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American League Division Series

From Wikipedia, the free encyclopedia

In Major League Baseball, the American League Division Series (ALDS) determines which two teams from the American League will advance to the American League Championship Series. The Division Series consists of two best-of-five series, featuring each of the two division winners with the best records and the winners of the wild-card play-off.

History

The Division Series was implemented in 1981 as a one-off tournament because of a midseason strike, with the first place teams before the strike taking on the teams in first place after the strike. In 1981, a split-season format forced the first ever divisional playoff series, in which the New York Yankees won the Eastern Division series over the Milwaukee Brewers (who were in the American League until 1998) in five games while in the Western Division, the Oakland Athletics swept the Kansas City Royals (the only team with an overall losing record to ever make the postseason).

In 1994, it was returned permanently when Major League Baseball (MLB) restructured each league into three divisions, but with a different format than in 1981. Each of the division winners, along with one wild card team, qualify for the Division Series. Despite being planned for the 1994 season, the post-season was cancelled that year due to the 1994–95 Major League Baseball strike. In 1995, the first season to feature a division series, the Western Division champion Seattle Mariners defeated the wild card New York Yankees three games to two, while the Central Division champion Cleveland Indians defeated the Eastern Division champion Boston Red Sox in a three game sweep.

From 1994–2011, the wild card was given to the team in the American League with the best overall record that was not a division champion. Beginning with the 2012 season, a second wild card team was added, and the two wild card teams play a single-game playoff to determine which team would play in the ALDS. For the 2020 Major League Baseball season only, there was an expanded playoff format, owing to an abbreviated 60-game regular season due to the COVID-19 pandemic. Eight teams qualified from the American League: the top two teams in each division plus the next two best records among the remaining teams. These eight teams played a best-of-three game series to determine placement in the ALDS. The regular format returned for the 2021 season.

As of 2021, the Yankees have played in and won the most division series, with thirteen wins in twenty-two appearances. In 2015, the Toronto Blue Jays and Houston Astros were the final American League teams to make their first appearances in the ALDS. The Astros had been in the National League through 2012, and had played in the National League Division Series (NLDS) seven times. The Astros are the only team to win the ALDS in five consecutive seasons (2017-present).

Determining the matchups

The ALDS is a best-of-five series where the divisional winner with the best winning percentage in the regular season hosts the winner of the Wild Card series between the top two wild card teams in one matchup, and the divisional winner with the second best winning percentage hosts the winner of the Wildcard Series between the lowest seeded divisional winner and the lowest seeded wild card team.[1] (From 2012 to 2021, the wild card team was assigned to play the divisional winner with the best winning percentage in the regular season in one series, and the other two division winners met in the other series. From 1998 to 2011, if the wild-card team and the division winner with the best record were from the same division, the wild-card team played the division winner with the second-best record, and the remaining two division leaders played each other.) The two series winners move on to the best-of-seven ALCS. According to Nate Silver, the advent of this playoff series, and especially of the wild card, has caused teams to focus more on "getting to the playoffs" rather than "winning the pennant" as the primary goal of the regular season.[2]

Beginning with the 2012 season, the wild card team that advances to the Division Series was to face the number 1 seed, regardless whether or not they are in the same division. The two series winners move on to the best-of-seven ALCS. Beginning with the 2022 season, the lowest ranked division winner and lowest ranked wild card team faces the number 2 seed division winner in the Division Series, while the fourth vs. fifth seeded wild card winner still faces the number 1 seed, as there is no reseeding regardless of whether the sixth seeded wild card advances. Home-field advantage goes to the team with the better regular season record (or head-to-head record if there is a tie between two or more teams), except for the wild-card team, which never receives the home field advantage.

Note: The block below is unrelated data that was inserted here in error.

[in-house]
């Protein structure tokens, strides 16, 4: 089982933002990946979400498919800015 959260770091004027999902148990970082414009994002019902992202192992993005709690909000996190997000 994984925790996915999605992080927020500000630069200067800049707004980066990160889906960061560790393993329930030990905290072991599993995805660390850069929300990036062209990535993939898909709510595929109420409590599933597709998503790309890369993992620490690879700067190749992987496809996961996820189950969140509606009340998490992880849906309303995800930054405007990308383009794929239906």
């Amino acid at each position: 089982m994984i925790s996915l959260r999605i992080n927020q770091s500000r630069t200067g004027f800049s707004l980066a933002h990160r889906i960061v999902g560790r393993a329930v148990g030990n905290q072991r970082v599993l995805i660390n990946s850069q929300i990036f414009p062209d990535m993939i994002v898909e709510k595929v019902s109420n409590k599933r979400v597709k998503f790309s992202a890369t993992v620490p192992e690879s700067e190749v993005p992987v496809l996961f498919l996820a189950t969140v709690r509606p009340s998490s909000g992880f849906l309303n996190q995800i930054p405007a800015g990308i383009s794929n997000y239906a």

Beginning in 2003, MLB has implemented a new rule to give the team from the league that wins the All-Star Game with the best regular season record a slightly greater advantage. In order to spread out the Division Series games for broadcast purposes, the two ALDS series follow one of two off-day schedules. Starting in 2007, after consulting the MLBPA, MLB has decided to allow the team with the best record in the league that wins the All-Star Game to choose whether to use the seven-day schedule (1-2-off-3-4-off-5) or the eight-day schedule (1-off-2-off-3-4-off-5). The team only gets to choose the schedule; the opponent is still determined by win–loss records.

Initially, the best-of-5 series played in a 2–3 format, with the first two games set at home for the lower seed team and the last three for the higher seed.[3][4] Since 1998, the series has followed a 2–2–1 format,[5] where the higher seed team plays at home in Games 1 and 2, the lower seed plays at home in Game 3 and Game 4 (if necessary), and if a Game 5 is needed, the teams return to the higher seed's field. When MLB added a second wild card team in 2012, the Division Series re-adopted the 2–3 format due to scheduling conflicts. It reverted to the 2–2–1 format starting in 2013.[6]

Results

Key
dagger Wild card
Year Winning team Manager Games Losing team Manager
1981 New York Yankees Bob Lemon 3–2 Milwaukee Brewers Buck Rodgers
Oakland Athletics Billy Martin 3–0 Kansas City Royals Dick Howser
1994 No Series due to a players' strike.
1995 Cleveland Indians Mike Hargrove 3–0 Boston Red Sox Kevin Kennedy
Seattle Mariners Lou Piniella 3–2 New York Yankeesdagger Buck Showalter
1996 New York Yankees Joe Torre 3–1 Texas Rangers Johnny Oates
Baltimore Oriolesdagger Davey Johnson 3–1 Cleveland Indians Mike Hargrove
1997 Baltimore Orioles Davey Johnson 3–1 Seattle Mariners Lou Piniella
Cleveland Indians Mike Hargrove 3–2 New York Yankeesdagger Joe Torre
1998 New York Yankees Joe Torre 3–0 Texas Rangers Johnny Oates
Cleveland Indians Mike Hargrove 3–1 Boston Red Soxdagger Jimy Williams
1999 New York Yankees Joe Torre 3–0 Texas Rangers Johnny Oates
Boston Red Soxdagger Jimy Williams 3–2 Cleveland Indians Mike Hargrove
2000 Seattle Marinersdagger Lou Piniella 3–0 Chicago White Sox Jerry Manuel